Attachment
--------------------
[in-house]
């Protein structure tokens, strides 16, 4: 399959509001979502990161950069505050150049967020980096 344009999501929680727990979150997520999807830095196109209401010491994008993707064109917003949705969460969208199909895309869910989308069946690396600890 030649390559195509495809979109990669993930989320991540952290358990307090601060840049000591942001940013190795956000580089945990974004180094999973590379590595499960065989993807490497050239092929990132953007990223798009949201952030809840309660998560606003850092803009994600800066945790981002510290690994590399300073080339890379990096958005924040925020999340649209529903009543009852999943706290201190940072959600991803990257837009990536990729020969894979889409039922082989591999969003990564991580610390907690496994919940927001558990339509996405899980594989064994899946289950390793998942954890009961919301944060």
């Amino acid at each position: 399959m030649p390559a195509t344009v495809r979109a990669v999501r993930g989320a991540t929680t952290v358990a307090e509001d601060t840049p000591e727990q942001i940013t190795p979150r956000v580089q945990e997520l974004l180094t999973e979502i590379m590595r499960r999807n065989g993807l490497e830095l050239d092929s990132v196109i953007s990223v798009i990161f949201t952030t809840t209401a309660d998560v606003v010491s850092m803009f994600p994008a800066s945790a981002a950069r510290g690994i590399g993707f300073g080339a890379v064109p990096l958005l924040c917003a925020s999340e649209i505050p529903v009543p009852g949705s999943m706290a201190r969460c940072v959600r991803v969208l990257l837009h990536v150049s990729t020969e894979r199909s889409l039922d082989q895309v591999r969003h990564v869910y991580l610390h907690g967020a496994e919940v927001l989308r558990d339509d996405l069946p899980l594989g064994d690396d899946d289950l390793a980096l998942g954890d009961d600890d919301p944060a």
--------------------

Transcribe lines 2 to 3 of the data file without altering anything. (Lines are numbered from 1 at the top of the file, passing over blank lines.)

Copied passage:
């Protein structure tokens, strides 16, 4: 399959509001979502990161950069505050150049967020980096 344009999501929680727990979150997520999807830095196109209401010491994008993707064109917003949705969460969208199909895309869910989308069946690396600890 030649390559195509495809979109990669993930989320991540952290358990307090601060840049000591942001940013190795956000580089945990974004180094999973590379590595499960065989993807490497050239092929990132953007990223798009949201952030809840309660998560606003850092803009994600800066945790981002510290690994590399300073080339890379990096958005924040925020999340649209529903009543009852999943706290201190940072959600991803990257837009990536990729020969894979889409039922082989591999969003990564991580610390907690496994919940927001558990339509996405899980594989064994899946289950390793998942954890009961919301944060």
């Amino acid at each position: 399959m030649p390559a195509t344009v495809r979109a990669v999501r993930g989320a991540t929680t952290v358990a307090e509001d601060t840049p000591e727990q942001i940013t190795p979150r956000v580089q945990e997520l974004l180094t999973e979502i590379m590595r499960r999807n065989g993807l490497e830095l050239d092929s990132v196109i953007s990223v798009i990161f949201t952030t809840t209401a309660d998560v606003v010491s850092m803009f994600p994008a800066s945790a981002a950069r510290g690994i590399g993707f300073g080339a890379v064109p990096l958005l924040c917003a925020s999340e649209i505050p529903v009543p009852g949705s999943m706290a201190r969460c940072v959600r991803v969208l990257l837009h990536v150049s990729t020969e894979r199909s889409l039922d082989q895309v591999r969003h990564v869910y991580l610390h907690g967020a496994e919940v927001l989308r558990d339509d996405l069946p899980l594989g064994d690396d899946d289950l390793a980096l998942g954890d009961d600890d919301p944060a």